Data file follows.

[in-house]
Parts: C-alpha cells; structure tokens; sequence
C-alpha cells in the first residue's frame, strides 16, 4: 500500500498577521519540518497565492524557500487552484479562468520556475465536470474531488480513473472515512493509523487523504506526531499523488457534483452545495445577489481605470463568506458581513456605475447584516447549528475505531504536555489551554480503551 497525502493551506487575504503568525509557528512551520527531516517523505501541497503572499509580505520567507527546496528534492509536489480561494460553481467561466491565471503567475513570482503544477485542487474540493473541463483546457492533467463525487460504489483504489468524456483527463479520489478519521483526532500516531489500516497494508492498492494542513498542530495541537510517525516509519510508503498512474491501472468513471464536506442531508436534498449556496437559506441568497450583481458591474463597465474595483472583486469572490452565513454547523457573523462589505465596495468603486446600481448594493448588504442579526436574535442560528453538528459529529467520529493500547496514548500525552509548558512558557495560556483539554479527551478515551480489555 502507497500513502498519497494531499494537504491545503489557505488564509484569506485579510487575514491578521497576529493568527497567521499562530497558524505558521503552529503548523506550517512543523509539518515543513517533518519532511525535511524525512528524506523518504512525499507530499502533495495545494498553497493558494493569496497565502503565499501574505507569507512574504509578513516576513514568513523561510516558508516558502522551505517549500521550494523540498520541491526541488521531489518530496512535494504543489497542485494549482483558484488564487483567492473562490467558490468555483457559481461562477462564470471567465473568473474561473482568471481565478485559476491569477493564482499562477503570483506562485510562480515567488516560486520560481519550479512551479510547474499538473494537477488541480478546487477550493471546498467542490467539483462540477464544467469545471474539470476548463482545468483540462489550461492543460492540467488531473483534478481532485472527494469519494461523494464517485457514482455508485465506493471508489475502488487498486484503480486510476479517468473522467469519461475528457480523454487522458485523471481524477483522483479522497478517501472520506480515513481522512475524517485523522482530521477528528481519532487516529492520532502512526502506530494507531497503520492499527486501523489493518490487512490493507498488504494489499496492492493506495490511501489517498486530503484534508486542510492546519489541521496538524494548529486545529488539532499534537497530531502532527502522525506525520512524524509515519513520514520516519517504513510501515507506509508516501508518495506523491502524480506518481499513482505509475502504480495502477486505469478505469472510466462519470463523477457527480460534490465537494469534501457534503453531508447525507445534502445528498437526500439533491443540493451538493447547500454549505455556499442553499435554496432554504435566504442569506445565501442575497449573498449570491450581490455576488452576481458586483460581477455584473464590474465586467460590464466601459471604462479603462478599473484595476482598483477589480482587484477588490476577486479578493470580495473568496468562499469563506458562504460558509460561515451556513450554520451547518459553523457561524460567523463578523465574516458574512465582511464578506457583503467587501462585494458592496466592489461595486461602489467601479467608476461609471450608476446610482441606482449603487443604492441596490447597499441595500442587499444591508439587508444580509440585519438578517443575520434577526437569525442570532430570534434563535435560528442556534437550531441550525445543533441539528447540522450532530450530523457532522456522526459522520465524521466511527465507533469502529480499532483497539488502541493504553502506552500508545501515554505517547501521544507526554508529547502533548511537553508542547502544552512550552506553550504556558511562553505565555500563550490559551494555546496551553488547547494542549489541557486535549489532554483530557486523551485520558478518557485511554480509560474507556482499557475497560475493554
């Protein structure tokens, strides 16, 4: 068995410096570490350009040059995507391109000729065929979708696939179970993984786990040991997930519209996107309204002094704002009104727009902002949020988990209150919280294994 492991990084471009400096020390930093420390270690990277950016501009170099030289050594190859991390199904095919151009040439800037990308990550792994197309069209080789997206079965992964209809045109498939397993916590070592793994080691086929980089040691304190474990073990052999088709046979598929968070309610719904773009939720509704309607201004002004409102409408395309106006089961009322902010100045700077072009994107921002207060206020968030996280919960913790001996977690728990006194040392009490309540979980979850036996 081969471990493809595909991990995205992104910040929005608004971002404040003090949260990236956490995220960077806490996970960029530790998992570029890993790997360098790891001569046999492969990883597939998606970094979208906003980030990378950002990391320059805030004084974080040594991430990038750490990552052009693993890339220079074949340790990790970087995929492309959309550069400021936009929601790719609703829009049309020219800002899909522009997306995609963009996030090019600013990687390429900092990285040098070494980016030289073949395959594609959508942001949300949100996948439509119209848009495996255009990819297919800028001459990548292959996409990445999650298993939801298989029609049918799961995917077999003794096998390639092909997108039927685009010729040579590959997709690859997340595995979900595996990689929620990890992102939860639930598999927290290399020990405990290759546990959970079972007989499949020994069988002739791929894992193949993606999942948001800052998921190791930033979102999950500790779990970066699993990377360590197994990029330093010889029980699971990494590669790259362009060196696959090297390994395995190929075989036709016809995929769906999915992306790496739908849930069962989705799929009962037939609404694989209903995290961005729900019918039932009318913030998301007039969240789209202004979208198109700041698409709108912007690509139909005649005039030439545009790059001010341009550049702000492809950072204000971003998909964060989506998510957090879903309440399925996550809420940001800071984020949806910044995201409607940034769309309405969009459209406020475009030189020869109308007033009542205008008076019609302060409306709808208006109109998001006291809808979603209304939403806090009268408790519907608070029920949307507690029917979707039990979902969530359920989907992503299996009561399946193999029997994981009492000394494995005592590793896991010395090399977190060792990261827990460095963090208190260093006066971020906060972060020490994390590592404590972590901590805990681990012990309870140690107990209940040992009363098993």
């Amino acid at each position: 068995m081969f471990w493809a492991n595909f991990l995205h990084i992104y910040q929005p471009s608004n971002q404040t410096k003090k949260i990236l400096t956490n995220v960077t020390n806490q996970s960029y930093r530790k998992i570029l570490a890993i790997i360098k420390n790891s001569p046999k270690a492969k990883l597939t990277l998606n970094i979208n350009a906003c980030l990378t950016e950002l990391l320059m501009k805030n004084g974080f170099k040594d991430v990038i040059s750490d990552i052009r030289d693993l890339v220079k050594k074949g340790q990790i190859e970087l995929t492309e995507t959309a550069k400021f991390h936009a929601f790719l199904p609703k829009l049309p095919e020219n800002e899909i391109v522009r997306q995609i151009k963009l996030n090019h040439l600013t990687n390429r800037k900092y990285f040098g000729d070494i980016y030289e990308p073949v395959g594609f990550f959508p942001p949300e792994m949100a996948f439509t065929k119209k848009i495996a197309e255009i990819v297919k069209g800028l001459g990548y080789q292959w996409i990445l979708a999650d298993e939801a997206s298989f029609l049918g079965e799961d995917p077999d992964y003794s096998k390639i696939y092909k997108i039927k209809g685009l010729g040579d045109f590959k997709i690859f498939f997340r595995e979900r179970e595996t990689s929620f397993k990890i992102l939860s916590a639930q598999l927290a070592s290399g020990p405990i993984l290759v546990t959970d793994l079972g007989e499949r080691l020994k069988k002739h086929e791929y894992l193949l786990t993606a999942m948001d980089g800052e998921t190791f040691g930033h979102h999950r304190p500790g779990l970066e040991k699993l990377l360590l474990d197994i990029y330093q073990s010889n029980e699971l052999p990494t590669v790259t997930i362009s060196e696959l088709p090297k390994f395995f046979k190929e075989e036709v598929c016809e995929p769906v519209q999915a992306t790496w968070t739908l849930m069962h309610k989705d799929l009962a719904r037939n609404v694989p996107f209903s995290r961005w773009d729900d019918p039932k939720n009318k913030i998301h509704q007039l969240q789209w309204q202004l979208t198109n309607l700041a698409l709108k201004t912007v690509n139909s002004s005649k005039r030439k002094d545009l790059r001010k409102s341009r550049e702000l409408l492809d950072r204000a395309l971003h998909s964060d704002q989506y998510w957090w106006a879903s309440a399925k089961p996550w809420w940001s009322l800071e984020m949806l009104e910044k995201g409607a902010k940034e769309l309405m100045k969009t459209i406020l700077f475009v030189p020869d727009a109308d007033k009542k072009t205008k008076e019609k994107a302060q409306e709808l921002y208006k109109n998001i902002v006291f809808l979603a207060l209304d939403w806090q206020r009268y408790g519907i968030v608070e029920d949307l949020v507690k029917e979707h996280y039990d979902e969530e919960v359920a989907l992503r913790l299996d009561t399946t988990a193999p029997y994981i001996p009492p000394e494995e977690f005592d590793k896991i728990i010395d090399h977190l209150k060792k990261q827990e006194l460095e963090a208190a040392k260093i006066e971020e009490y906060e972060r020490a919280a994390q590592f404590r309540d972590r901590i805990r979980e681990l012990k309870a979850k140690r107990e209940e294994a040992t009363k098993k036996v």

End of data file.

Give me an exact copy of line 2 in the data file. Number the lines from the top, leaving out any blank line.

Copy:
Parts: C-alpha cells; structure tokens; sequence